By Axel Bugge
LISBON (Reuters) - Portugal's prosecutor general said on Thursday it would look into allegations that Prime Minister Pedro Passos Coelho received undeclared payments while he was a member of parliament in the 1990s.
The prime minister himself asked the prosecutor's office earlier this week to clarify the allegations, which surfaced in local newspapers.
The reports focus on the fact that as a member of parliament, Passos Coelho was included in the so-called 'exclusivity regime', meaning he could not accept other forms of income.
"We confirm receipt (of the request)," a spokeswoman for the prosecutor general said. "The request will be analyzed within the legal competencies of the prosecutor general."
Center-right Social Democrat leader Passos Coelho has governed Portugal since 2011, navigating harsh austerity measures introduced under the country's 78-billion-euro bailout from the European Union and IMF. Lisbon exited the bailout in May.
He has nurtured a clean political image, including choosing at the start of his premiership to live in his own apartment rather than the official residence that comes with the post.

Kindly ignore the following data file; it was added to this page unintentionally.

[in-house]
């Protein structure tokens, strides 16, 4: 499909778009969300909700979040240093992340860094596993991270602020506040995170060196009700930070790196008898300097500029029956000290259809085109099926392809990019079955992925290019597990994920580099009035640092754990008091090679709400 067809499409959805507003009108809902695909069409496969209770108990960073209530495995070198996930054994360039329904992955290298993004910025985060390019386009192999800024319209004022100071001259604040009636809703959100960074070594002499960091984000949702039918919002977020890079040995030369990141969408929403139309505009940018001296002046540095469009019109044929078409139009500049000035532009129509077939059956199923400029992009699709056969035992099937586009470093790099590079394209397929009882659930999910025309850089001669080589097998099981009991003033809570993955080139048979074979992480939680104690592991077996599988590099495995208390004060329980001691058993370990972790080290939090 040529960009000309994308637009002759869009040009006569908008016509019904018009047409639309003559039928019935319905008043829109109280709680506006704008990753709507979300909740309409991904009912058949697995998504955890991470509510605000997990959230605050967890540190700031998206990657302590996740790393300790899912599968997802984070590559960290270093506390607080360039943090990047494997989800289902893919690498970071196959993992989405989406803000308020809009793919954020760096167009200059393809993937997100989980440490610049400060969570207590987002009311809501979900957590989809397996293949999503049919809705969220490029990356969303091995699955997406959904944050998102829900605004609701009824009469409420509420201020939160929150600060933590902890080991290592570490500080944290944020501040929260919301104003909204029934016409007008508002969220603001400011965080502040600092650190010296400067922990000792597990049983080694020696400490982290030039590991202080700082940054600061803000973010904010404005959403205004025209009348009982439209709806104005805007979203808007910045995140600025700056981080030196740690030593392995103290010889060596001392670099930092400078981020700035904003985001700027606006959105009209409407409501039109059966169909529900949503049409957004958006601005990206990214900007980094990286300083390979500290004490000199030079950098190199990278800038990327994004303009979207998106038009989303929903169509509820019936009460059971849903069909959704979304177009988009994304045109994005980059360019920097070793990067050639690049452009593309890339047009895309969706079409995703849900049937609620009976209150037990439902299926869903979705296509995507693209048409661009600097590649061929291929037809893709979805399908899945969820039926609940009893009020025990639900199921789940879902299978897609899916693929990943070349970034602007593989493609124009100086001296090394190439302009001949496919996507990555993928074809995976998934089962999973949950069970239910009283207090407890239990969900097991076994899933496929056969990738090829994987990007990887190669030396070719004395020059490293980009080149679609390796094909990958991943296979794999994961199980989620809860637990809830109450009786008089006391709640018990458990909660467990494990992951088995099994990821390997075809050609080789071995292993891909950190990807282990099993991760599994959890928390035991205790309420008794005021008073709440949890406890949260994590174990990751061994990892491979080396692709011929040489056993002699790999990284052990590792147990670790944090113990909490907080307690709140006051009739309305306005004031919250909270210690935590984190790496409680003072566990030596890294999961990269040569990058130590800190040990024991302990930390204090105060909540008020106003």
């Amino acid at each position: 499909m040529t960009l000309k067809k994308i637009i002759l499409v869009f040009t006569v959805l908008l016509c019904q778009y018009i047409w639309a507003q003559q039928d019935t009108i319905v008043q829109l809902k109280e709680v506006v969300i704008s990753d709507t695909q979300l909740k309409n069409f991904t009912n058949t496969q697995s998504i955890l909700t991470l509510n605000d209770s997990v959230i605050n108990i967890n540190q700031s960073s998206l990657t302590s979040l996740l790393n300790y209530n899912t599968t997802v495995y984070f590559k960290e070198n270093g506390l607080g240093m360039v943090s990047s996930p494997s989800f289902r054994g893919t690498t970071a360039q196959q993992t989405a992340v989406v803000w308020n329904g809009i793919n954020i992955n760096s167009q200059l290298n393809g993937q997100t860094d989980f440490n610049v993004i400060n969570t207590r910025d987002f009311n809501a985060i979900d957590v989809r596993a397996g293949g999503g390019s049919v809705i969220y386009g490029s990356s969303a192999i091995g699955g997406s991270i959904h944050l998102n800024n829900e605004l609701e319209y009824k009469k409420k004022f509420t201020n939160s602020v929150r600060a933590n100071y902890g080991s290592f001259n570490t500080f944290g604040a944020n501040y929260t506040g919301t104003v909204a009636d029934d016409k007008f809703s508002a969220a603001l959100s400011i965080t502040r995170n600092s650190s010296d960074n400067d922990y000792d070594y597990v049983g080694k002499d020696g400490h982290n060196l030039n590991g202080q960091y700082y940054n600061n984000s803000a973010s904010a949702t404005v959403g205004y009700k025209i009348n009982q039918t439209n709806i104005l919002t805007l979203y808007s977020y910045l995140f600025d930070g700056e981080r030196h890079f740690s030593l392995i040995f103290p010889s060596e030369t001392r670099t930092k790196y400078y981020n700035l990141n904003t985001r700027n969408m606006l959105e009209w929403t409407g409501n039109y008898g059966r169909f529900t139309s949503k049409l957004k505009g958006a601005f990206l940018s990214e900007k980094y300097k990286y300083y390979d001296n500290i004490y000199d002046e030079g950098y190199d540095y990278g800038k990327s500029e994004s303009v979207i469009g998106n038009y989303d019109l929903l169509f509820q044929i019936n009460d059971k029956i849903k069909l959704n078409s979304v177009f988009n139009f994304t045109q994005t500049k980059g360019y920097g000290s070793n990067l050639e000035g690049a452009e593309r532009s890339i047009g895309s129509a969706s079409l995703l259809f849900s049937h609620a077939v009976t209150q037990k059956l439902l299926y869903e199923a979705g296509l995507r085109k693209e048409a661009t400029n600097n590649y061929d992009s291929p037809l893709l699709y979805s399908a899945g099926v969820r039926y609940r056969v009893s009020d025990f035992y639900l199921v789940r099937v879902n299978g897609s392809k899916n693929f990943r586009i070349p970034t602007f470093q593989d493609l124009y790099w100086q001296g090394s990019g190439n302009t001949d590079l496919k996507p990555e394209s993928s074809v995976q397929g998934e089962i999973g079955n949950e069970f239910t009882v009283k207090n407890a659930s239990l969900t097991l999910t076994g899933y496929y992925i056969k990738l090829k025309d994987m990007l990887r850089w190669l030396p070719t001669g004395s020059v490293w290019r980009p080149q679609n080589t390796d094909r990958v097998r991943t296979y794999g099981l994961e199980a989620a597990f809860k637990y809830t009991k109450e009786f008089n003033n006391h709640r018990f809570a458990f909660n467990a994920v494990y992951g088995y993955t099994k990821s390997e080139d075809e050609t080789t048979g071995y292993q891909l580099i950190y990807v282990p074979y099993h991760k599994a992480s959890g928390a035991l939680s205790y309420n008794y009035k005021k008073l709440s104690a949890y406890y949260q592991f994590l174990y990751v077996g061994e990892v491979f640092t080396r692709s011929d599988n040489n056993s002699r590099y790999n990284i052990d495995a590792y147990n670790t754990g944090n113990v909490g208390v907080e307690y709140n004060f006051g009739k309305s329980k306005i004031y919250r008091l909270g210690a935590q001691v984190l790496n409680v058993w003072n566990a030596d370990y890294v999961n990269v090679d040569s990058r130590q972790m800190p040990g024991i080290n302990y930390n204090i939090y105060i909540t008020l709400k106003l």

Cabinet Minister Luis Marques Guedes told journalists on Thursday the government would not comment on the matter and that it was not discussed in Thursday's weekly government meeting.
Passos Coelho told reporters on Tuesday the prosecutor general should "clarify" whether there had been any legal wrongdoing and that he was ready to "face the consequences" if found at fault.
Privately-owned daily Publico reported on Thursday that there are suspicions that Passos Coelho received 150,000 euros ($190,000) between 1997 and 1999 from a company called Tecnoforma to head a non-governmental organization called the Portuguese Center for Cooperation.
Antonio Barroso, senior vice president at the Teneo Intelligence consultancy in London, said Passos Coelho's quick request for involvement by the prosecutor general "suggests the premier is probably confident about the outcome of the inquest."
"Therefore, the potential for a political crisis that could lead to the fall of the prime minister remains limited at this stage," Barroso said in a research note.
The allegations come in the same week that the opposition center-left Socialists are due to hold a primary to decide who will lead the party in a general election nine months away.
The primary takes place on Sunday between the current Socialist party leader Antonio Jose Seguro and Lisbon's popular mayor Antonio Costa.
(Additional reporting by Andrei Khalip; Editing by Raissa Kasolowsky)